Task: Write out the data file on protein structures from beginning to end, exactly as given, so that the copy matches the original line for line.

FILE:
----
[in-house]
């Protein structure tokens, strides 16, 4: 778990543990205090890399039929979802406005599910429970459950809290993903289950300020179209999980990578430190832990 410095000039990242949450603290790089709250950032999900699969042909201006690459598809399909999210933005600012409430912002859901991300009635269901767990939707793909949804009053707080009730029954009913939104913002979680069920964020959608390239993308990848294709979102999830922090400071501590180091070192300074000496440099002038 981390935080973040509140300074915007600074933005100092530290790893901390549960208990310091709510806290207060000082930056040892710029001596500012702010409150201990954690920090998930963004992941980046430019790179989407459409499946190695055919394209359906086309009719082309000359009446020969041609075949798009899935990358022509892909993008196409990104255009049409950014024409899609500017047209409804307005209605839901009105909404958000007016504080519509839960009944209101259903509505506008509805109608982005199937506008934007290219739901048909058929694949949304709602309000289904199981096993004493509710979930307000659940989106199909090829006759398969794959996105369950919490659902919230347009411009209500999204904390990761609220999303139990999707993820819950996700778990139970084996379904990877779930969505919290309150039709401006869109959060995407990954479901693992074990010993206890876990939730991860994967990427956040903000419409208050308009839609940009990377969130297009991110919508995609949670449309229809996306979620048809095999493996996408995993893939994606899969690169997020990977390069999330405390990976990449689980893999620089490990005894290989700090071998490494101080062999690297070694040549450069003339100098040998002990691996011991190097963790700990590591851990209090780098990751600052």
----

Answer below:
[in-house]
């Protein structure tokens, strides 16, 4: 778990543990205090890399039929979802406005599910429970459950809290993903289950300020179209999980990578430190832990 410095000039990242949450603290790089709250950032999900699969042909201006690459598809399909999210933005600012409430912002859901991300009635269901767990939707793909949804009053707080009730029954009913939104913002979680069920964020959608390239993308990848294709979102999830922090400071501590180091070192300074000496440099002038 981390935080973040509140300074915007600074933005100092530290790893901390549960208990310091709510806290207060000082930056040892710029001596500012702010409150201990954690920090998930963004992941980046430019790179989407459409499946190695055919394209359906086309009719082309000359009446020969041609075949798009899935990358022509892909993008196409990104255009049409950014024409899609500017047209409804307005209605839901009105909404958000007016504080519509839960009944209101259903509505506008509805109608982005199937506008934007290219739901048909058929694949949304709602309000289904199981096993004493509710979930307000659940989106199909090829006759398969794959996105369950919490659902919230347009411009209500999204904390990761609220999303139990999707993820819950996700778990139970084996379904990877779930969505919290309150039709401006869109959060995407990954479901693992074990010993206890876990939730991860994967990427956040903000419409208050308009839609940009990377969130297009991110919508995609949670449309229809996306979620048809095999493996996408995993893939994606899969690169997020990977390069999330405390990976990449689980893999620089490990005894290989700090071998490494101080062999690297070694040549450069003339100098040998002990691996011991190097963790700990590591851990209090780098990751600052």